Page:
Days of Operation
Beginning on December 30, 2013 the park will be closed on Mondays and Tuesdays. The park will be open Wednesday-Sunday from 9 am to 5 pm
Women’s Rights NHP to Show "Independence" in Winter Film Festival
Contact: Jamie Wolfe, 315.568.0024
Women's Rights National Historical Park continues its second annual Winter Film Festival by showing the film Independence on Friday, January 11, and Saturday, January 12, 2013.
Directed by John Huston, this film transports the viewer to 18th-century Philadelphia with Benjamin Franklin, George Washington, Thomas Jefferson, and others to experience the unfolding drama of the struggle for independence. Watch their deliberations as they creatively fashion a new form of government. The running time for Independence is 28 minutes.
Women's Rights National Historical Park commemorates and preserves the sites associated with the First Women's Rights Convention, held in 1848 in Seneca Falls. "We are proud to be part of the National Park system, and we invite everyone to join us in celebrating our shared history and culture through film," said Superintendent Tammy Duchesne." The Winter Film Festival is a fun way to learn about our national history," added Superintendent Duchesne.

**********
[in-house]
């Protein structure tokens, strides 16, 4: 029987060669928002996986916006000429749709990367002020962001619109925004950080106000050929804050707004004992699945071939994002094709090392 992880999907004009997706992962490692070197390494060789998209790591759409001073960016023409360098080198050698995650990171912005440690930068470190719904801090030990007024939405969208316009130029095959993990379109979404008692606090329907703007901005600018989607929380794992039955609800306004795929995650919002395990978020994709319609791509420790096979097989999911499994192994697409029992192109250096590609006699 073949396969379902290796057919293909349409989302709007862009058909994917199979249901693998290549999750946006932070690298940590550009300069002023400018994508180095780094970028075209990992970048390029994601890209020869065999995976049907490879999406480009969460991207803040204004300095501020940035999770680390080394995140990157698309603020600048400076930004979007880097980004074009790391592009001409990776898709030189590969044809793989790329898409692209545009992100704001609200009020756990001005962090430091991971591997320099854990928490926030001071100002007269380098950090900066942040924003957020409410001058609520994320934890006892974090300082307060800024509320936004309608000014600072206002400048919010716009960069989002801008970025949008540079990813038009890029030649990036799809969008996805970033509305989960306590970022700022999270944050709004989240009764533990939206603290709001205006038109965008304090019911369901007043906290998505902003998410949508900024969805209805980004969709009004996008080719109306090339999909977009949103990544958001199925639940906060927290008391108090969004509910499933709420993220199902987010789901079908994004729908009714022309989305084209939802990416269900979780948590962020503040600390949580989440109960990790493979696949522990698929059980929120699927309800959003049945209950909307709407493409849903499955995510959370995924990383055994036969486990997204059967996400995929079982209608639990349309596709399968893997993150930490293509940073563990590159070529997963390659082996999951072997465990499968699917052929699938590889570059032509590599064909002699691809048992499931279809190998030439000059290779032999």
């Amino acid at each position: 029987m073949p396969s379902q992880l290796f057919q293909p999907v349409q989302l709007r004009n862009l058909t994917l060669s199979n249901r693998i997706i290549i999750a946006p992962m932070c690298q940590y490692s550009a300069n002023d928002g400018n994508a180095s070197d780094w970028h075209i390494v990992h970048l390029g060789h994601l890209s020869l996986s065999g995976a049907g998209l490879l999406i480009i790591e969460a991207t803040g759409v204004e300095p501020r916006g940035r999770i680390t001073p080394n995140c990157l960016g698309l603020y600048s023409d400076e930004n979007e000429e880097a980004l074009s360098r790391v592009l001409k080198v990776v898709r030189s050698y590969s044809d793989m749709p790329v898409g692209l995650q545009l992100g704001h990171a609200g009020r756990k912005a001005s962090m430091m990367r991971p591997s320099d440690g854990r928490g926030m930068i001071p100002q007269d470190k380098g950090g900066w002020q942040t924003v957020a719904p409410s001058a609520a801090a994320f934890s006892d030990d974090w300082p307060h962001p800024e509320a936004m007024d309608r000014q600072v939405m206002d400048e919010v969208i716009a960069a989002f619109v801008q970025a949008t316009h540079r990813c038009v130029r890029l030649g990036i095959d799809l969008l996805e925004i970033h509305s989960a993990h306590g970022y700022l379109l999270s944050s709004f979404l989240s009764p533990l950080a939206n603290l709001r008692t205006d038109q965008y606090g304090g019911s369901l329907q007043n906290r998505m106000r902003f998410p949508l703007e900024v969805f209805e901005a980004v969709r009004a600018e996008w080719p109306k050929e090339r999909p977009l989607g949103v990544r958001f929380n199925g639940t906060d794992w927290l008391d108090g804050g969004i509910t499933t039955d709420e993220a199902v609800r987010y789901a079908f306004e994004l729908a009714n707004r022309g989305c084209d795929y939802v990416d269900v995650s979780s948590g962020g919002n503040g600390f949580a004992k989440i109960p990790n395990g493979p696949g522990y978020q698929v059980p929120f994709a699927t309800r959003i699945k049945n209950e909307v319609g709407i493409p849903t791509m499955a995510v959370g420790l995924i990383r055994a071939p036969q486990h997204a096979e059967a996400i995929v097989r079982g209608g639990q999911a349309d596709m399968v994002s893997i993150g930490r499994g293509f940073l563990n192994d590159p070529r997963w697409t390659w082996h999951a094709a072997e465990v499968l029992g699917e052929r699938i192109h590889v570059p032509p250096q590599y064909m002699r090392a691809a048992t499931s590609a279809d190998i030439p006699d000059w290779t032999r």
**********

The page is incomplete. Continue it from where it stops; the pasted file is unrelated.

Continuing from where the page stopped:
All Winter Film Festival showings will occur at 12:00 Noon on Fridays and Saturdays at the Women's Rights National Historical Park Visitor Center, located at 136 Fall Street in Seneca Falls. All film showings are free of charge. The Winter Film Festival films are intended for a general audience. Visitors are encouraged to call if they are interested in a particular showing as film lengths vary.
For more information, please visit our website at www.nps.gov/wori or call (315) 568-0024.Follow the park's social media sites for Facebook (http://www.facebook.com/womensrightsnps)and Twitter (http://twitter.com/#!/WomensRightsNPS) to learn more about our upcoming programs. Learn about the park's latest activities by reading its most recent newsletter: http://www.nps.gov/wori/parknews/upload/WORI-Newsletter-Vol-2-no-1-12-26-12.pdf.
Did You Know?
Did you know that many women's rights reformers were also abolitionists, and that the writers of the Declaration of Sentiments borrowed phrases and ideas from the antislavery movement? More...